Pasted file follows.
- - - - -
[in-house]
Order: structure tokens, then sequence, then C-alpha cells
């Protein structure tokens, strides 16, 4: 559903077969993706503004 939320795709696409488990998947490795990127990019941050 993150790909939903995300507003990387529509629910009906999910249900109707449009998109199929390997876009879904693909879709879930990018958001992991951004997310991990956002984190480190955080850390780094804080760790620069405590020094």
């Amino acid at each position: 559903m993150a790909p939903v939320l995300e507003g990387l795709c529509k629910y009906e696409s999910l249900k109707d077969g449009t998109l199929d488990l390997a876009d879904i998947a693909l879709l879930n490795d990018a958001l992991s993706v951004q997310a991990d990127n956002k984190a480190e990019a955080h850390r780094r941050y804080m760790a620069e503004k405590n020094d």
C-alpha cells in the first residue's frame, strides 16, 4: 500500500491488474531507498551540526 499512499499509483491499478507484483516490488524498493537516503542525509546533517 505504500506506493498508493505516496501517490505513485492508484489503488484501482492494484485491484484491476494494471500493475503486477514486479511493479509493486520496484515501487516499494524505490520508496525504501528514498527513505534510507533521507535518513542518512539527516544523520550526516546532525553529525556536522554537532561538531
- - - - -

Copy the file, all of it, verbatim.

[in-house]
Order: structure tokens, then sequence, then C-alpha cells
């Protein structure tokens, strides 16, 4: 559903077969993706503004 939320795709696409488990998947490795990127990019941050 993150790909939903995300507003990387529509629910009906999910249900109707449009998109199929390997876009879904693909879709879930990018958001992991951004997310991990956002984190480190955080850390780094804080760790620069405590020094």
């Amino acid at each position: 559903m993150a790909p939903v939320l995300e507003g990387l795709c529509k629910y009906e696409s999910l249900k109707d077969g449009t998109l199929d488990l390997a876009d879904i998947a693909l879709l879930n490795d990018a958001l992991s993706v951004q997310a991990d990127n956002k984190a480190e990019a955080h850390r780094r941050y804080m760790a620069e503004k405590n020094d």
C-alpha cells in the first residue's frame, strides 16, 4: 500500500491488474531507498551540526 499512499499509483491499478507484483516490488524498493537516503542525509546533517 505504500506506493498508493505516496501517490505513485492508484489503488484501482492494484485491484484491476494494471500493475503486477514486479511493479509493486520496484515501487516499494524505490520508496525504501528514498527513505534510507533521507535518513542518512539527516544523520550526516546532525553529525556536522554537532561538531